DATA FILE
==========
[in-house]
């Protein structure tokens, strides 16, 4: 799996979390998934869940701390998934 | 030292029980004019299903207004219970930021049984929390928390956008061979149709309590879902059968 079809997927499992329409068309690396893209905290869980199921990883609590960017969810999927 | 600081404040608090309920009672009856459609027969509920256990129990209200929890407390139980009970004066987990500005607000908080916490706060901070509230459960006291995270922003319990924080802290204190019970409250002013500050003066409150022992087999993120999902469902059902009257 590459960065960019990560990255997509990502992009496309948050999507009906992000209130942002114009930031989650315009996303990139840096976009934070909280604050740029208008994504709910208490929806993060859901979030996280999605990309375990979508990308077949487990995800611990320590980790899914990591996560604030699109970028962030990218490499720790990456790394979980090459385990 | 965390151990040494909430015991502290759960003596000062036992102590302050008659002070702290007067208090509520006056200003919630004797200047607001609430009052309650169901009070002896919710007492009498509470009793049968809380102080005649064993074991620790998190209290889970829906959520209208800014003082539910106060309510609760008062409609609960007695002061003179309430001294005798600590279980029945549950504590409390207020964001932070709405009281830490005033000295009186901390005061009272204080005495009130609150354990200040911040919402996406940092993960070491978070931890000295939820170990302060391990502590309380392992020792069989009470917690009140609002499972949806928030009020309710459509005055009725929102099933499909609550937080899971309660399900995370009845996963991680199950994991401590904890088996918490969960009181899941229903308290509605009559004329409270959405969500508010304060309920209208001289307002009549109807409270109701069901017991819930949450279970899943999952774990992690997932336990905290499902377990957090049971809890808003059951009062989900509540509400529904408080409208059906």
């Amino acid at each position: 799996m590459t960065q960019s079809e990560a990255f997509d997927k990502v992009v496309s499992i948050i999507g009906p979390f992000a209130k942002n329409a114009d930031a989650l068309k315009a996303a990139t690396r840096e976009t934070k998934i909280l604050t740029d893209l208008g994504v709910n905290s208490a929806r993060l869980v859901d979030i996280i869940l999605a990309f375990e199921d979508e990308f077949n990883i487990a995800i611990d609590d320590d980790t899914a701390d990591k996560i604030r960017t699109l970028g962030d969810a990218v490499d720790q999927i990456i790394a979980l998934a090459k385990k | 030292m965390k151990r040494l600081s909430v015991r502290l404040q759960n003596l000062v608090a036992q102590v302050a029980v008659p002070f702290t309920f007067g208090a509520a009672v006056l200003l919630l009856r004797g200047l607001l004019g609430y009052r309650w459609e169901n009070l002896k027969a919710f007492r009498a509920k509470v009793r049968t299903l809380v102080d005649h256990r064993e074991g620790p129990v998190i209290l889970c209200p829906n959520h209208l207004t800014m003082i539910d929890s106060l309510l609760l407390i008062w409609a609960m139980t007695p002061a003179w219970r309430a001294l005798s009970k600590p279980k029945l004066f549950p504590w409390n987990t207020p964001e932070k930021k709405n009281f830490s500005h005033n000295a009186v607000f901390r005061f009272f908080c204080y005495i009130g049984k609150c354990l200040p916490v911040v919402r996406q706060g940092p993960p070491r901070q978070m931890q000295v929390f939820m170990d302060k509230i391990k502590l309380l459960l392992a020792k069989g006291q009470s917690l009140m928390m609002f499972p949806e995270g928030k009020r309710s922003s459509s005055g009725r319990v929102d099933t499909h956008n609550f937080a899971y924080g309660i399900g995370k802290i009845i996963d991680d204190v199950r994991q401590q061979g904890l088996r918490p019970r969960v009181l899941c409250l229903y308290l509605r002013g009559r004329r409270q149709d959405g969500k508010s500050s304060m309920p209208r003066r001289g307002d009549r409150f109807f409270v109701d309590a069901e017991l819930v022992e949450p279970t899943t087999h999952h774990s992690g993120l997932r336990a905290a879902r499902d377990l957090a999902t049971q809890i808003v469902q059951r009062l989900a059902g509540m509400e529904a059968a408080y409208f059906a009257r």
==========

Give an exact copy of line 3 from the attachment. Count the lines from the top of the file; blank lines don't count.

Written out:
């Amino acid at each position: 799996m590459t960065q960019s079809e990560a990255f997509d997927k990502v992009v496309s499992i948050i999507g009906p979390f992000a209130k942002n329409a114009d930031a989650l068309k315009a996303a990139t690396r840096e976009t934070k998934i909280l604050t740029d893209l208008g994504v709910n905290s208490a929806r993060l869980v859901d979030i996280i869940l999605a990309f375990e199921d979508e990308f077949n990883i487990a995800i611990d609590d320590d980790t899914a701390d990591k996560i604030r960017t699109l970028g962030d969810a990218v490499d720790q999927i990456i790394a979980l998934a090459k385990k | 030292m965390k151990r040494l600081s909430v015991r502290l404040q759960n003596l000062v608090a036992q102590v302050a029980v008659p002070f702290t309920f007067g208090a509520a009672v006056l200003l919630l009856r004797g200047l607001l004019g609430y009052r309650w459609e169901n009070l002896k027969a919710f007492r009498a509920k509470v009793r049968t299903l809380v102080d005649h256990r064993e074991g620790p129990v998190i209290l889970c209200p829906n959520h209208l207004t800014m003082i539910d929890s106060l309510l609760l407390i008062w409609a609960m139980t007695p002061a003179w219970r309430a001294l005798s009970k600590p279980k029945l004066f549950p504590w409390n987990t207020p964001e932070k930021k709405n009281f830490s500005h005033n000295a009186v607000f901390r005061f009272f908080c204080y005495i009130g049984k609150c354990l200040p916490v911040v919402r996406q706060g940092p993960p070491r901070q978070m931890q000295v929390f939820m170990d302060k509230i391990k502590l309380l459960l392992a020792k069989g006291q009470s917690l009140m928390m609002f499972p949806e995270g928030k009020r309710s922003s459509s005055g009725r319990v929102d099933t499909h956008n609550f937080a899971y924080g309660i399900g995370k802290i009845i996963d991680d204190v199950r994991q401590q061979g904890l088996r918490p019970r969960v009181l899941c409250l229903y308290l509605r002013g009559r004329r409270q149709d959405g969500k508010s500050s304060m309920p209208r003066r001289g307002d009549r409150f109807f409270v109701d309590a069901e017991l819930v022992e949450p279970t899943t087999h999952h774990s992690g993120l997932r336990a905290a879902r499902d377990l957090a999902t049971q809890i808003v469902q059951r009062l989900a059902g509540m509400e529904a059968a408080y409208f059906a009257r």